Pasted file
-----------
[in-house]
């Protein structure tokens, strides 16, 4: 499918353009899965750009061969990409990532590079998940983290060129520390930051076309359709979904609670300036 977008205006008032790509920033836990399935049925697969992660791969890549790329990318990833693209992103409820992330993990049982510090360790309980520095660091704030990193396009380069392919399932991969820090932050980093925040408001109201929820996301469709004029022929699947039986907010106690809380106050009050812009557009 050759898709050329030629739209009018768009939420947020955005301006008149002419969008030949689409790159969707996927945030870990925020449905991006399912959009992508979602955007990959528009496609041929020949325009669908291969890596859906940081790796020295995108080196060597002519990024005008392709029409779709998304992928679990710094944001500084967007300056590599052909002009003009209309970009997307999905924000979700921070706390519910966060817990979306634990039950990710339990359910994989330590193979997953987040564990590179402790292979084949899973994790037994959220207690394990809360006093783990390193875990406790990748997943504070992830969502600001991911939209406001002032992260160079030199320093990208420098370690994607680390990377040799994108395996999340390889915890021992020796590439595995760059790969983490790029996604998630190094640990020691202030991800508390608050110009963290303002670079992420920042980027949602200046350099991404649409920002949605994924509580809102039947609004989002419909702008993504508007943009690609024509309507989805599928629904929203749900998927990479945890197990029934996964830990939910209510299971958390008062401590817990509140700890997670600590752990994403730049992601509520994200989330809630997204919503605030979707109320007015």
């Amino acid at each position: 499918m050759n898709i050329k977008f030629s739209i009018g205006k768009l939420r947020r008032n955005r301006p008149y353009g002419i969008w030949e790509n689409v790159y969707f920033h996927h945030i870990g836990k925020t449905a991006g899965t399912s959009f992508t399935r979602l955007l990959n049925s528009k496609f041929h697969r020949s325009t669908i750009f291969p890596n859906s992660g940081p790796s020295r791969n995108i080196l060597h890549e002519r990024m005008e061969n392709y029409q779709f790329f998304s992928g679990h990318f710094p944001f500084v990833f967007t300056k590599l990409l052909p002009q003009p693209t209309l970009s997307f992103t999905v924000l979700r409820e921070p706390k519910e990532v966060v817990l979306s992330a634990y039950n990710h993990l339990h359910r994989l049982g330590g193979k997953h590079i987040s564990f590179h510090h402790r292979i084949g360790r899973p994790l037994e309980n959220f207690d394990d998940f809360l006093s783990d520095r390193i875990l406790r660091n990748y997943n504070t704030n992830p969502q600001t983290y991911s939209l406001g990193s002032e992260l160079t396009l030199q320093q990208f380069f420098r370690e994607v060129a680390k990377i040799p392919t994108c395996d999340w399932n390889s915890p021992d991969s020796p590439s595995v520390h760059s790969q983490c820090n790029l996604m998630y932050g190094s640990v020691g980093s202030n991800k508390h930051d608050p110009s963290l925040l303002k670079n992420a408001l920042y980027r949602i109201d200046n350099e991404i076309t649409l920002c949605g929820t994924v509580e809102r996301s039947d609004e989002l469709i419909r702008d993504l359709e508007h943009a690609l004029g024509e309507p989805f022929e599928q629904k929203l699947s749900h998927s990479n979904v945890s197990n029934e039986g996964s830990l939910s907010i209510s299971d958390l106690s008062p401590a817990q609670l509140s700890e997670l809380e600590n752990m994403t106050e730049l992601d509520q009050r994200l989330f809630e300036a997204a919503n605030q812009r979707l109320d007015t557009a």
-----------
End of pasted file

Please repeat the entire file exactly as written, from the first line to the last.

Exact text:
[in-house]
């Protein structure tokens, strides 16, 4: 499918353009899965750009061969990409990532590079998940983290060129520390930051076309359709979904609670300036 977008205006008032790509920033836990399935049925697969992660791969890549790329990318990833693209992103409820992330993990049982510090360790309980520095660091704030990193396009380069392919399932991969820090932050980093925040408001109201929820996301469709004029022929699947039986907010106690809380106050009050812009557009 050759898709050329030629739209009018768009939420947020955005301006008149002419969008030949689409790159969707996927945030870990925020449905991006399912959009992508979602955007990959528009496609041929020949325009669908291969890596859906940081790796020295995108080196060597002519990024005008392709029409779709998304992928679990710094944001500084967007300056590599052909002009003009209309970009997307999905924000979700921070706390519910966060817990979306634990039950990710339990359910994989330590193979997953987040564990590179402790292979084949899973994790037994959220207690394990809360006093783990390193875990406790990748997943504070992830969502600001991911939209406001002032992260160079030199320093990208420098370690994607680390990377040799994108395996999340390889915890021992020796590439595995760059790969983490790029996604998630190094640990020691202030991800508390608050110009963290303002670079992420920042980027949602200046350099991404649409920002949605994924509580809102039947609004989002419909702008993504508007943009690609024509309507989805599928629904929203749900998927990479945890197990029934996964830990939910209510299971958390008062401590817990509140700890997670600590752990994403730049992601509520994200989330809630997204919503605030979707109320007015």
């Amino acid at each position: 499918m050759n898709i050329k977008f030629s739209i009018g205006k768009l939420r947020r008032n955005r301006p008149y353009g002419i969008w030949e790509n689409v790159y969707f920033h996927h945030i870990g836990k925020t449905a991006g899965t399912s959009f992508t399935r979602l955007l990959n049925s528009k496609f041929h697969r020949s325009t669908i750009f291969p890596n859906s992660g940081p790796s020295r791969n995108i080196l060597h890549e002519r990024m005008e061969n392709y029409q779709f790329f998304s992928g679990h990318f710094p944001f500084v990833f967007t300056k590599l990409l052909p002009q003009p693209t209309l970009s997307f992103t999905v924000l979700r409820e921070p706390k519910e990532v966060v817990l979306s992330a634990y039950n990710h993990l339990h359910r994989l049982g330590g193979k997953h590079i987040s564990f590179h510090h402790r292979i084949g360790r899973p994790l037994e309980n959220f207690d394990d998940f809360l006093s783990d520095r390193i875990l406790r660091n990748y997943n504070t704030n992830p969502q600001t983290y991911s939209l406001g990193s002032e992260l160079t396009l030199q320093q990208f380069f420098r370690e994607v060129a680390k990377i040799p392919t994108c395996d999340w399932n390889s915890p021992d991969s020796p590439s595995v520390h760059s790969q983490c820090n790029l996604m998630y932050g190094s640990v020691g980093s202030n991800k508390h930051d608050p110009s963290l925040l303002k670079n992420a408001l920042y980027r949602i109201d200046n350099e991404i076309t649409l920002c949605g929820t994924v509580e809102r996301s039947d609004e989002l469709i419909r702008d993504l359709e508007h943009a690609l004029g024509e309507p989805f022929e599928q629904k929203l699947s749900h998927s990479n979904v945890s197990n029934e039986g996964s830990l939910s907010i209510s299971d958390l106690s008062p401590a817990q609670l509140s700890e997670l809380e600590n752990m994403t106050e730049l992601d509520q009050r994200l989330f809630e300036a997204a919503n605030q812009r979707l109320d007015t557009a």